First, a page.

Shelter: A Mickey Bolitar Novel
SHELTER, Harlan Coben’s newest novel, is the inaugural installment in what is projected as a new thriller series aimed squarely at the Young Adult market. It is subtitled “A Mickey Bolitar Novel,” and, indeed, Mickey is the nephew of Coben’s flagship character, former college athlete turned attorney and sports agent Myron Bolitar. Recent events in Myron’s life introduced Mickey into Myron’s world, so that Myron and Mickey, if not living together, are managing a somewhat uneasy but (usually) peaceful co-existence under one roof, each a bit reluctant to acknowledge how much they are in fact alike. For Mickey, whose father is deceased and whose mother is fighting a losing battle against drug addiction, life is not easy, made even less so by his status as the new kid in the sophomore class at his high school.
"SHELTER is as good as it gets. If Coben’s intent is to create a new audience for thrillers among a younger generation, he will certainly succeed."
SHELTER opens with two somewhat jarring events in Mickey’s life. The first occurs while he passes a house reputed to be occupied by a crazy woman known as the Bat Lady. On the day in question, the woman --- ancient, with long, white hair --- opens her front door and addresses Mickey by name, telling him that his father, whose death Mickey witnessed, is in fact alive.
The second is that Mickey’s erstwhile girlfriend, a willowy beauty named Ashley, has suddenly disappeared from school, and Mickey’s life, without a trace. Mickey does what his uncle would do and begins stumbling through his own investigation of Ashley’s disappearance. He is aided by a couple of school outcasts who gravitate toward him for different reasons. One is an odd lad whom Mickey nicknames Spoon, and who is a fountain of useless information; the other is Ema, a practicing Goth who is too short for her weight and harbors a saucer full of secrets. She also possesses a great deal of loyalty for Mickey, a quality that will hold them both in good stead before SHELTER reaches its end. Then there is Rachel. She is not an outcast at all; every boy wants her, but she only has eyes for Mickey. Rachel is a popular cheerleader, yet her choppy and beautiful waters run very deeply indeed.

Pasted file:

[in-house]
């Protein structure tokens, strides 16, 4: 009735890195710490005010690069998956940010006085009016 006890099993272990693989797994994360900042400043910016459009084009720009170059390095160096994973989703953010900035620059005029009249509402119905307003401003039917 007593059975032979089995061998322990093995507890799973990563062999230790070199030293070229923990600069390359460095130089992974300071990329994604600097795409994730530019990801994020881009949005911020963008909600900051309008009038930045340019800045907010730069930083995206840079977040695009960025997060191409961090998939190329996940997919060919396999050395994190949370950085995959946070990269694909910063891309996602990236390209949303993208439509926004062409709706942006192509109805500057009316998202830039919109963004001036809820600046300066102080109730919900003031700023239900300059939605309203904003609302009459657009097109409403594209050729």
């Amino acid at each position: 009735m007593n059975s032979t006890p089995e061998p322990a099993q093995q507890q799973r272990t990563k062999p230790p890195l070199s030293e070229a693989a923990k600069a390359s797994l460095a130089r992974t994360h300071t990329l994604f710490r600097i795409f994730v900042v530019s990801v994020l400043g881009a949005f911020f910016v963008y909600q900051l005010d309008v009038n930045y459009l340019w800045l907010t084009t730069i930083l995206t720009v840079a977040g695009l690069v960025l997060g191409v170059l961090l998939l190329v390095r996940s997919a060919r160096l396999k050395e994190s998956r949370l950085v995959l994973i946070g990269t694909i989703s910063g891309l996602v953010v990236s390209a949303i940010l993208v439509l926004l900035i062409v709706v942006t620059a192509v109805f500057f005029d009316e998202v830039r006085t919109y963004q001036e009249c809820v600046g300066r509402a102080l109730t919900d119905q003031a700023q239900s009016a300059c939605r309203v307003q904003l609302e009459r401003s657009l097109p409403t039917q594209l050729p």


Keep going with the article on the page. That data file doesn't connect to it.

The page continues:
This eccentric foursome backs Mickey’s play as he follows a trail into the seedier areas of New Jersey to a world far removed from high school. Mickey pursues one faint clue after another in his attempt to find Ashley, who it turns out is nothing like the girl he thought he knew. Meanwhile, help comes from an unexpected source, which reveals things about Mickey and his family that leave him stunned and wanting to know more.
SHELTER is as good as it gets. If Coben’s intent is to create a new audience for thrillers among a younger generation, he will certainly succeed. His legion of fans in the adult market will no doubt find much to love here as well; in fact, the ending contains a revelation so stunning that there should be at least two generations of readers waiting for the next installment. I would not be surprised if the two series crossed over each other at some point, but for now the Mickey Bolitar series is off to a great start, standing freely on its own.
Reviewed by Joe Hartlaub on September 29, 2011